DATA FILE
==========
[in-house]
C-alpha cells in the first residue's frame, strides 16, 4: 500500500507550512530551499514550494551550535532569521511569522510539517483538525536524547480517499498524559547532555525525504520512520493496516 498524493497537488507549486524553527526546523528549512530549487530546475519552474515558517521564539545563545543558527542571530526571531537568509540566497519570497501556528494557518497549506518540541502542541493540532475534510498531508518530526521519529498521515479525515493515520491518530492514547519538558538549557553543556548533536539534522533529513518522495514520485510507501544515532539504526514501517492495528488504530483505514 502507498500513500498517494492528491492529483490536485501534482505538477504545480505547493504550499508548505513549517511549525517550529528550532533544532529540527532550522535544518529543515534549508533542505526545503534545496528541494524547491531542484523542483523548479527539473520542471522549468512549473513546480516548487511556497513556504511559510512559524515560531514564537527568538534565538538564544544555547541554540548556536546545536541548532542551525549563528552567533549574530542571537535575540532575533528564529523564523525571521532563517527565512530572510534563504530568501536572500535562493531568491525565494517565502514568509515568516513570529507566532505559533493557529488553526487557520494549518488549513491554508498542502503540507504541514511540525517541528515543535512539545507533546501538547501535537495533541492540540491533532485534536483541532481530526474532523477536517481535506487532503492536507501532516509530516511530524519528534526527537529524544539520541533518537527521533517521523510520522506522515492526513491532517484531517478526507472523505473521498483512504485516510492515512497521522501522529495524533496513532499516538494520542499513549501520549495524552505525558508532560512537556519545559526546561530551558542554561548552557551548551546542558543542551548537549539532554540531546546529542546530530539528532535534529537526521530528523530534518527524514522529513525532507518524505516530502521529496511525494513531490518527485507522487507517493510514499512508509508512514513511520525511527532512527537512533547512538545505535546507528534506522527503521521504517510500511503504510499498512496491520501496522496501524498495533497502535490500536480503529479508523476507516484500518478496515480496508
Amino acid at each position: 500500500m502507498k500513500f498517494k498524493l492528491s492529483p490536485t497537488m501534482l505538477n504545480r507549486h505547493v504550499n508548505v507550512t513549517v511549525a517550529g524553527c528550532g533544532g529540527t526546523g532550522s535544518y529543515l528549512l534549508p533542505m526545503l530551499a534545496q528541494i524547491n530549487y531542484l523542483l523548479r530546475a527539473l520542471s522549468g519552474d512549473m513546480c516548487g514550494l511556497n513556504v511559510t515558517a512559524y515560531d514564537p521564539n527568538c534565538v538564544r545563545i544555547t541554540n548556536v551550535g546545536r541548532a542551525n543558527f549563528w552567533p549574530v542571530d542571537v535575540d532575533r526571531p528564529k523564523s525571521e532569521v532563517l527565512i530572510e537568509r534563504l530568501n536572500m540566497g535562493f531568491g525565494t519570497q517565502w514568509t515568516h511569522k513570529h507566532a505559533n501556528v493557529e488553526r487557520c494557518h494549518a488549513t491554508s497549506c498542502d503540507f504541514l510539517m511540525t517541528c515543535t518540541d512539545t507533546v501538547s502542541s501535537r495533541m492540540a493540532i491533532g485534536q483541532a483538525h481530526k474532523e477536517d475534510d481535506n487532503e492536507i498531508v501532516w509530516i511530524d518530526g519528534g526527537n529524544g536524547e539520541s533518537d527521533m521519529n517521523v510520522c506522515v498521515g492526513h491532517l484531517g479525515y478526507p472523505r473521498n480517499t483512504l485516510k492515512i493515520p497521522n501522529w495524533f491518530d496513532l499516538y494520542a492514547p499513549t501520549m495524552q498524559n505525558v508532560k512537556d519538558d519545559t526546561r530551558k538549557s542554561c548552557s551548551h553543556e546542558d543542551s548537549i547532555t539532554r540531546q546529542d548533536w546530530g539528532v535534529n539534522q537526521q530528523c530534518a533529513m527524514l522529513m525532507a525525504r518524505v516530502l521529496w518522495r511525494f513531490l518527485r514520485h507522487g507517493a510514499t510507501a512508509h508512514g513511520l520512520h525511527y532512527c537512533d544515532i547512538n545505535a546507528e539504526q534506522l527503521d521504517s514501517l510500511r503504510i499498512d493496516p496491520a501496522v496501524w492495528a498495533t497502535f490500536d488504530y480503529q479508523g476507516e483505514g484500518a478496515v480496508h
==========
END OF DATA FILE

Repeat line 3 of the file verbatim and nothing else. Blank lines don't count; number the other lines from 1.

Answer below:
Amino acid at each position: 500500500m502507498k500513500f498517494k498524493l492528491s492529483p490536485t497537488m501534482l505538477n504545480r507549486h505547493v504550499n508548505v507550512t513549517v511549525a517550529g524553527c528550532g533544532g529540527t526546523g532550522s535544518y529543515l528549512l534549508p533542505m526545503l530551499a534545496q528541494i524547491n530549487y531542484l523542483l523548479r530546475a527539473l520542471s522549468g519552474d512549473m513546480c516548487g514550494l511556497n513556504v511559510t515558517a512559524y515560531d514564537p521564539n527568538c534565538v538564544r545563545i544555547t541554540n548556536v551550535g546545536r541548532a542551525n543558527f549563528w552567533p549574530v542571530d542571537v535575540d532575533r526571531p528564529k523564523s525571521e532569521v532563517l527565512i530572510e537568509r534563504l530568501n536572500m540566497g535562493f531568491g525565494t519570497q517565502w514568509t515568516h511569522k513570529h507566532a505559533n501556528v493557529e488553526r487557520c494557518h494549518a488549513t491554508s497549506c498542502d503540507f504541514l510539517m511540525t517541528c515543535t518540541d512539545t507533546v501538547s502542541s501535537r495533541m492540540a493540532i491533532g485534536q483541532a483538525h481530526k474532523e477536517d475534510d481535506n487532503e492536507i498531508v501532516w509530516i511530524d518530526g519528534g526527537n529524544g536524547e539520541s533518537d527521533m521519529n517521523v510520522c506522515v498521515g492526513h491532517l484531517g479525515y478526507p472523505r473521498n480517499t483512504l485516510k492515512i493515520p497521522n501522529w495524533f491518530d496513532l499516538y494520542a492514547p499513549t501520549m495524552q498524559n505525558v508532560k512537556d519538558d519545559t526546561r530551558k538549557s542554561c548552557s551548551h553543556e546542558d543542551s548537549i547532555t539532554r540531546q546529542d548533536w546530530g539528532v535534529n539534522q537526521q530528523c530534518a533529513m527524514l522529513m525532507a525525504r518524505v516530502l521529496w518522495r511525494f513531490l518527485r514520485h507522487g507517493a510514499t510507501a512508509h508512514g513511520l520512520h525511527y532512527c537512533d544515532i547512538n545505535a546507528e539504526q534506522l527503521d521504517s514501517l510500511r503504510i499498512d493496516p496491520a501496522v496501524w492495528a498495533t497502535f490500536d488504530y480503529q479508523g476507516e483505514g484500518a478496515v480496508h